Hydrofluoric acid is extremely corrosive to all bodily tissues. The fluoride ion readily penetrates the skin, destroying tissue. Skin contact results in deep, painful burns that are slow to heal. Concentrations greater than 60% will cause burns almost instantaneously, while weaker concentrations can cause serious skin damage, often going unnoticed up until eight hours after exposure. Inhalation causes an abnormal fluid accumulation in the lungs.

If swallowed, drink large quantities of water. If inhaled seek medical help immediately. In case of contact with the skin, remove contaminated clothing and flush the skin with water for a minimum of 15 minutes. In all cases of exposure, getting immediate medical attention is critical.

Hydrofluoric Acid Storage and Handling

Hydrofluoric acid should be kept in tightly closed polyethylene containers. These containers should be stored in a cool, dry, well-ventilated place away from other chemicals. Empty containers can be hazardous, since residual vapors or liquid may be present. Disposal should be in accordance with federal, state and local requirements.

Hydrofluoric Acid Personal Protective Equipment

Whenever possible, a fume hood should be used while working with hydrofluoric acid. If the permissible exposure limit is exceeded, a full facepiece respirator with acid gas cartridges may be worn up to the maximum—use concentration specified by the manufacturer. Because hydrofluoric acid has a relatively low IDLH, a full facepiece respirator may only be employed to 10 times the threshold limit value. Protective clothing made of PVC or neoprene should be worn.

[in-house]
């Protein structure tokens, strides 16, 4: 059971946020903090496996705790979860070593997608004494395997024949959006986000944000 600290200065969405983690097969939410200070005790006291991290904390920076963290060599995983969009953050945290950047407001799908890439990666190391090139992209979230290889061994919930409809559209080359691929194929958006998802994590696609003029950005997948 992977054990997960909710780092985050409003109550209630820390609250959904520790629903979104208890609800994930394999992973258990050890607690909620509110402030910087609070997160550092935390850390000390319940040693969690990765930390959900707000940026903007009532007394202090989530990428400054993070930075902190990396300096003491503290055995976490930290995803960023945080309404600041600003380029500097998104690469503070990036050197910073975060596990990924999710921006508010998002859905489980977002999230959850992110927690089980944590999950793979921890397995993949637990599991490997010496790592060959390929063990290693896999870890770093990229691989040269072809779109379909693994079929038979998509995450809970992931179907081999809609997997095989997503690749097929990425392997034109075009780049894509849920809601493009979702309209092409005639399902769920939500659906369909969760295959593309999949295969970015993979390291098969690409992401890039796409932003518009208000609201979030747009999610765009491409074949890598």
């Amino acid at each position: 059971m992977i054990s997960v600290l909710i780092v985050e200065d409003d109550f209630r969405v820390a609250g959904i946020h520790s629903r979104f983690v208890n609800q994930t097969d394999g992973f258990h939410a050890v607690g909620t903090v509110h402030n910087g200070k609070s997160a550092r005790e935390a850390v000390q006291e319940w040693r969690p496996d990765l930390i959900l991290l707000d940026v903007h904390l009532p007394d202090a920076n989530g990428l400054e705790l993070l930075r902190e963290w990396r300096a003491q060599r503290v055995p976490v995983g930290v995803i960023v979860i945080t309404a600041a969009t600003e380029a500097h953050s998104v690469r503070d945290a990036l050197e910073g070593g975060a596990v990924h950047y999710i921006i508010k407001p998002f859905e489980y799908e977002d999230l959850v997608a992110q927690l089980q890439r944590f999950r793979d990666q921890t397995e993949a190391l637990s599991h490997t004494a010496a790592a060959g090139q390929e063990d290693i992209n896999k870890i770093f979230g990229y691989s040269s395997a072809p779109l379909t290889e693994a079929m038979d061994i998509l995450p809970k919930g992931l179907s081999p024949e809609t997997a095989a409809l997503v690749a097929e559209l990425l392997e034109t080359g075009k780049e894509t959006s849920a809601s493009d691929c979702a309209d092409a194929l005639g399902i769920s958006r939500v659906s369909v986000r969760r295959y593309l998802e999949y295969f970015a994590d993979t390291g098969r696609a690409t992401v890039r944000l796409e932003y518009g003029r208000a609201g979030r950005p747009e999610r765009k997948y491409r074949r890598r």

Methyl Ethyl Ketone (MEK)

Formula
Class of compounds
Synonyms
Appearance
CAS number
NIOSH TLV
OSHA PEL
NFPA rating
  CH3COCH2CH3
Ketone
2-Butanone, ethyl methyl ketone, MEK, methyl acetone
Colorless liquid with mint- or acetone-like odor
78-93-3
200 ppm
200 ppm
1-health, 3-fire, 0-reactivity


Methyl ethyl ketone is a solvent commonly used during the spraying and spreading of vinyl and acrylic coatings, when mixing dye solutions and in various laboratory procedures. Other common uses include preparation of adhesives for artificial leather and for solvent spreading applications.

Methyl Ethyl Ketone Health Effects

Exposure routes for methyl ethyl ketone include inhalation, ingestion and dermal (skin) or eye contact. Common symptoms include irritation of the eyes, skin and nose, headaches, dizziness and vomiting.

Methyl Ethyl Ketone Storage and Handling

Methyl ethyl ketone is incompatible with strong oxidizers, amines, ammonia, caustics, isocyanates and pyridines. Highly flammable, methyl ethyl ketone should be stored in safety cans and cabinets that meet OSHA 29 CFR 1910.106 and NFPA Code 30 standards. Safety cans should have flame arrestors to prevent a flashback in the event of a spark. Containers should be bonded and grounded while dispensing.

Methyl Ethyl Ketone Personal Protective Equipment

Splash goggles and chemical protective gloves made of butyl rubber or laminated film should be worn when working for extended periods.

NIOSH-approved respiratory protection includes the following:

Up to 3000 ppm: Any full-face cartridge respirator with organic vapors cartridges; or any self-contained breathing apparatus with full facepiece; or any full facepiece supplied-air respirator.